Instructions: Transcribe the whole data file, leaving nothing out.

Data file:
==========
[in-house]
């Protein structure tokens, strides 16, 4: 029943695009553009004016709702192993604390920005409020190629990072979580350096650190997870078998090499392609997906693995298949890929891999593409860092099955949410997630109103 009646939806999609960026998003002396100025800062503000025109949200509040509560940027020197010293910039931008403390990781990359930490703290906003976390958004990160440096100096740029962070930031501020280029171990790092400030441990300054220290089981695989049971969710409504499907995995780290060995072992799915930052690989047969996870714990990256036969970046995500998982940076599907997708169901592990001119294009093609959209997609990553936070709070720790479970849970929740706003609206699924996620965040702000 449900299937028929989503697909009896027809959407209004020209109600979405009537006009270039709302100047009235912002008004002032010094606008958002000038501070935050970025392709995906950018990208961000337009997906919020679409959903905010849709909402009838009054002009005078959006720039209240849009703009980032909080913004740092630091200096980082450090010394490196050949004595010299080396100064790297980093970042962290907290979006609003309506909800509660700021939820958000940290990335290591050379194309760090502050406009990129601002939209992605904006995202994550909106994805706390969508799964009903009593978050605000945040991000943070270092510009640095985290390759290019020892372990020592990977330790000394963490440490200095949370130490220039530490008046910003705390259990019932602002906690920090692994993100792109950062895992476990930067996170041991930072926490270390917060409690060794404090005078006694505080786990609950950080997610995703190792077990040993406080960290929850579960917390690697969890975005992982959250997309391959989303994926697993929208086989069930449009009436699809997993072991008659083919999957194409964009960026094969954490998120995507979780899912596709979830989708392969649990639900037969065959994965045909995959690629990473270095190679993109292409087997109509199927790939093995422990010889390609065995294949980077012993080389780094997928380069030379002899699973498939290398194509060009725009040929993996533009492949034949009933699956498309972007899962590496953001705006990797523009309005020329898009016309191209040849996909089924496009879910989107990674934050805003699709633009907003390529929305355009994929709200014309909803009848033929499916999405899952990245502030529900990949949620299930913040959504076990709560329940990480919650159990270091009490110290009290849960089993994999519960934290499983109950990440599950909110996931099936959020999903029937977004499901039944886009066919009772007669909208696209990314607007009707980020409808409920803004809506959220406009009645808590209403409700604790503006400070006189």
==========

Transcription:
[in-house]
């Protein structure tokens, strides 16, 4: 029943695009553009004016709702192993604390920005409020190629990072979580350096650190997870078998090499392609997906693995298949890929891999593409860092099955949410997630109103 009646939806999609960026998003002396100025800062503000025109949200509040509560940027020197010293910039931008403390990781990359930490703290906003976390958004990160440096100096740029962070930031501020280029171990790092400030441990300054220290089981695989049971969710409504499907995995780290060995072992799915930052690989047969996870714990990256036969970046995500998982940076599907997708169901592990001119294009093609959209997609990553936070709070720790479970849970929740706003609206699924996620965040702000 449900299937028929989503697909009896027809959407209004020209109600979405009537006009270039709302100047009235912002008004002032010094606008958002000038501070935050970025392709995906950018990208961000337009997906919020679409959903905010849709909402009838009054002009005078959006720039209240849009703009980032909080913004740092630091200096980082450090010394490196050949004595010299080396100064790297980093970042962290907290979006609003309506909800509660700021939820958000940290990335290591050379194309760090502050406009990129601002939209992605904006995202994550909106994805706390969508799964009903009593978050605000945040991000943070270092510009640095985290390759290019020892372990020592990977330790000394963490440490200095949370130490220039530490008046910003705390259990019932602002906690920090692994993100792109950062895992476990930067996170041991930072926490270390917060409690060794404090005078006694505080786990609950950080997610995703190792077990040993406080960290929850579960917390690697969890975005992982959250997309391959989303994926697993929208086989069930449009009436699809997993072991008659083919999957194409964009960026094969954490998120995507979780899912596709979830989708392969649990639900037969065959994965045909995959690629990473270095190679993109292409087997109509199927790939093995422990010889390609065995294949980077012993080389780094997928380069030379002899699973498939290398194509060009725009040929993996533009492949034949009933699956498309972007899962590496953001705006990797523009309005020329898009016309191209040849996909089924496009879910989107990674934050805003699709633009907003390529929305355009994929709200014309909803009848033929499916999405899952990245502030529900990949949620299930913040959504076990709560329940990480919650159990270091009490110290009290849960089993994999519960934290499983109950990440599950909110996931099936959020999903029937977004499901039944886009066919009772007669909208696209990314607007009707980020409808409920803004809506959220406009009645808590209403409700604790503006400070006189």